Under-maintained car is under-maintained. What now?
October 23, 2009 8:19 PM   Subscribe

How should I keep my under-maintained 1999 Mazda Protégé running safely for just a few more months?

My car, let me show you it. It's a 1999 Mazda Protégé with nearly 140000 miles on it. I've ignored most scheduled maintenance, because I am an idiot (I know that part already, you don't have to tell me), but it's generally kept running just fine. Lately it's been showing signs of age, and I've been getting increasingly nervous that it's going to break down in some incredibly horrible and expensive way at the worst possible time. I'd like to prevent that, within reason. On the other hand, I only need to keep it alive about another 6 months, through a Boston winter, so I don't want to spend a fortune on it.

So my questions are these. What major problems have I let myself in for by doing so little maintenance? And when I bring it to the mechanic to check out the funny noise it's been making lately, what else do I really need to get done?

A particular worry: I'm pretty sure I've never had the timing belt replaced. But it's an expensive repair. How stupid would it be to try to get through these last few months without doing that? (I've been reading that this model has a "non-interference engine," meaning if the belt breaks the engine itself won't be damaged, but I'm not convinced yet.)

The car is pretty beat up, too, and its resale/trade-in value is probably close to zero already, so I'm only worried about the next few months. I'd be grateful for recommendations from those of you who are less car-stupid than me.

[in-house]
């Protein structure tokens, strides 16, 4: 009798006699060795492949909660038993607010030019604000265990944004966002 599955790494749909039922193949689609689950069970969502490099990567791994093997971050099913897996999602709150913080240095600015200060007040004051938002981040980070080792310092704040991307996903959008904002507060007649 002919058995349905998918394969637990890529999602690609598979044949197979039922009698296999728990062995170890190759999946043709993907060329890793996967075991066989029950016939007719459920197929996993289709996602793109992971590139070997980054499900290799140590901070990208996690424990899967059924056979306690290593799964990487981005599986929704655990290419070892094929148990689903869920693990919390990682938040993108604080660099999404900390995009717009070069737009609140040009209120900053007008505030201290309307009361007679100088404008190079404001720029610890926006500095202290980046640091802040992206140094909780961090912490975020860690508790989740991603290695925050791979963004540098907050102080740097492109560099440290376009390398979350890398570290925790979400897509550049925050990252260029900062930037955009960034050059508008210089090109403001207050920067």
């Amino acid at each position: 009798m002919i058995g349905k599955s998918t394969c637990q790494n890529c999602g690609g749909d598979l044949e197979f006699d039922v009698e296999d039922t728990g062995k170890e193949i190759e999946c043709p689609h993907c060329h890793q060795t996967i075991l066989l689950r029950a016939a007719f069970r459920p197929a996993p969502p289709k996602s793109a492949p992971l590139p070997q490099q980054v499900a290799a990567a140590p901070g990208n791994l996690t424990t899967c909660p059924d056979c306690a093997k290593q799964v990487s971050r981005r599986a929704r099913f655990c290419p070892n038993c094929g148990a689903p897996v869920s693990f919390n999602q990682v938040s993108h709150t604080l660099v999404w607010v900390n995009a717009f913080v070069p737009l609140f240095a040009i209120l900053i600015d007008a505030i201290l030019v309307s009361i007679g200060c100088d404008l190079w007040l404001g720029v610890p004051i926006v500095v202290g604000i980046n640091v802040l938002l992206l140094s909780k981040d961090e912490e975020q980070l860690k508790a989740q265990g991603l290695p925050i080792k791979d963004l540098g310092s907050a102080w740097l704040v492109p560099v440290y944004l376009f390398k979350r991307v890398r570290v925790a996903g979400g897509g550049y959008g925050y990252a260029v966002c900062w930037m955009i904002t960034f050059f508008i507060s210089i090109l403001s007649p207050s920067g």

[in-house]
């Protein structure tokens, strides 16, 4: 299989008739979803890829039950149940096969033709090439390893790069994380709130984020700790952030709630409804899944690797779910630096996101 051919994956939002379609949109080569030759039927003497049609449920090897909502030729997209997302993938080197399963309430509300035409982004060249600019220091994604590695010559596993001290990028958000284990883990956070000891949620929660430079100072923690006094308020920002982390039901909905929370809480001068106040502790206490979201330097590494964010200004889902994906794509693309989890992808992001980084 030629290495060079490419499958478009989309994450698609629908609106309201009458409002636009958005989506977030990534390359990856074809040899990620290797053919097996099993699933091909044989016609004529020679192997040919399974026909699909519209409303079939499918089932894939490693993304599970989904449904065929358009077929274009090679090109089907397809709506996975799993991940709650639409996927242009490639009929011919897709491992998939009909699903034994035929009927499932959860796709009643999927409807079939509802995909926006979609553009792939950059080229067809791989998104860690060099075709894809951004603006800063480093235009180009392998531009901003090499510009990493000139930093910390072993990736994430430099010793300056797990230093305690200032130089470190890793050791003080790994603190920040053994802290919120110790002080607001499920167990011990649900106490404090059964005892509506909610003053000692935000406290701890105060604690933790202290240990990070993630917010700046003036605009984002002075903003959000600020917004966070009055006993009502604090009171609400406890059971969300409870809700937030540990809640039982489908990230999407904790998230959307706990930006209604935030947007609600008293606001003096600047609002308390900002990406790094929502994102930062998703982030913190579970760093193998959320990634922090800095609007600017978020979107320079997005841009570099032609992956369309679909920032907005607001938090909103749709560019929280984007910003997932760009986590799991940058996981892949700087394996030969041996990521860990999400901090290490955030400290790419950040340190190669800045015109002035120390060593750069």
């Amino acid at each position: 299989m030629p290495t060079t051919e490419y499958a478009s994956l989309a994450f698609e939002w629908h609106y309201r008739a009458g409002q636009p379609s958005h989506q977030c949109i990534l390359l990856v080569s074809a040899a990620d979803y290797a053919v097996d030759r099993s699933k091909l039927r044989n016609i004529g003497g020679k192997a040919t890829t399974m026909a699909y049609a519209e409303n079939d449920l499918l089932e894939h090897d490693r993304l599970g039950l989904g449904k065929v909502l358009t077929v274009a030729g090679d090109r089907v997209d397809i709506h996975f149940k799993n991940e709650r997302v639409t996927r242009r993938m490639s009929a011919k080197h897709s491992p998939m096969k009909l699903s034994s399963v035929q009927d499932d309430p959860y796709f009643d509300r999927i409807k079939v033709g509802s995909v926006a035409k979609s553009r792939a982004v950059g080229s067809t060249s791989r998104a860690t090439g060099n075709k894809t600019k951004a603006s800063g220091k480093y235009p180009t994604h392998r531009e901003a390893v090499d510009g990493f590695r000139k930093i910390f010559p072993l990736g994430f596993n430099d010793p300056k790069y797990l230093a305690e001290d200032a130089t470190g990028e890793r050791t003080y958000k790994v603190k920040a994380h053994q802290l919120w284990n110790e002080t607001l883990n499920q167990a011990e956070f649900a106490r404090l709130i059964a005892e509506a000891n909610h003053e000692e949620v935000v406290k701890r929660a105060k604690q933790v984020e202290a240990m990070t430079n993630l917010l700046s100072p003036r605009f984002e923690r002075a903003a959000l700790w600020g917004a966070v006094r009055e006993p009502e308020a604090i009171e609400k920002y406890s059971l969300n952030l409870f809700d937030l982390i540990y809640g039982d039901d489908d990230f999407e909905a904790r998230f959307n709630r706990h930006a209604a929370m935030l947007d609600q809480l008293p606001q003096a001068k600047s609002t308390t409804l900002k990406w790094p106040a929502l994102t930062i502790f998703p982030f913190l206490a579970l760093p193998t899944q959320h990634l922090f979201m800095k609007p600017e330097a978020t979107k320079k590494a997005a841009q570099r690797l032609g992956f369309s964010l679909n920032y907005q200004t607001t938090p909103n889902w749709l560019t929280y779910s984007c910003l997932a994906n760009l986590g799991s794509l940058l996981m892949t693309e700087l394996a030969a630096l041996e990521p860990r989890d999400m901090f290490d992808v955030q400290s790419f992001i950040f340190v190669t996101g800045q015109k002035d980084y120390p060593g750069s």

posted by fermata to Travel & Transportation (14 answers total) 3 users marked this as a favorite
Best answer: For a tired car, keep checking the oil and water/coolant level and top up as required. For a car that is getting onto its last legs, you may need to top up the oil weekly! You can ignore lots of things, but low fluid levels will make it die faster and/or die suddenly and dramatically.

If it is brakes or tyres, well, I wouldn't want to go through winter without addressing those. For tyres at least, you can usually buy reasonable ones for not too much money (by which I mean, ones which will do you ok for the next few months).

You don't say whether the funny noise is from the engine, the exhaust, or something else. When you take it to the mechanic, they will be in the best position to talk through what you HAVE to do, and what you could put off if you are only keeping the car for a few more months.
posted by AnnaRat at 8:31 PM on October 23, 2009

Start by taking it to Auto Zone or other car parts retail shop that will "read the codes for free" and see if there is anything the car is complaining about you might not know about.

Write down the exact codes so you can look them up on the internet and ask around.

If you aren't going to keep the car, don't replace the belt (why is it so expensive? I've replaced 7 in my life and it was about $100 bucks for the belt, max, and the same for labor).

Tell us more about the funny noise and when you hear it, too. Or Ray and Tom ... is the noise findable there?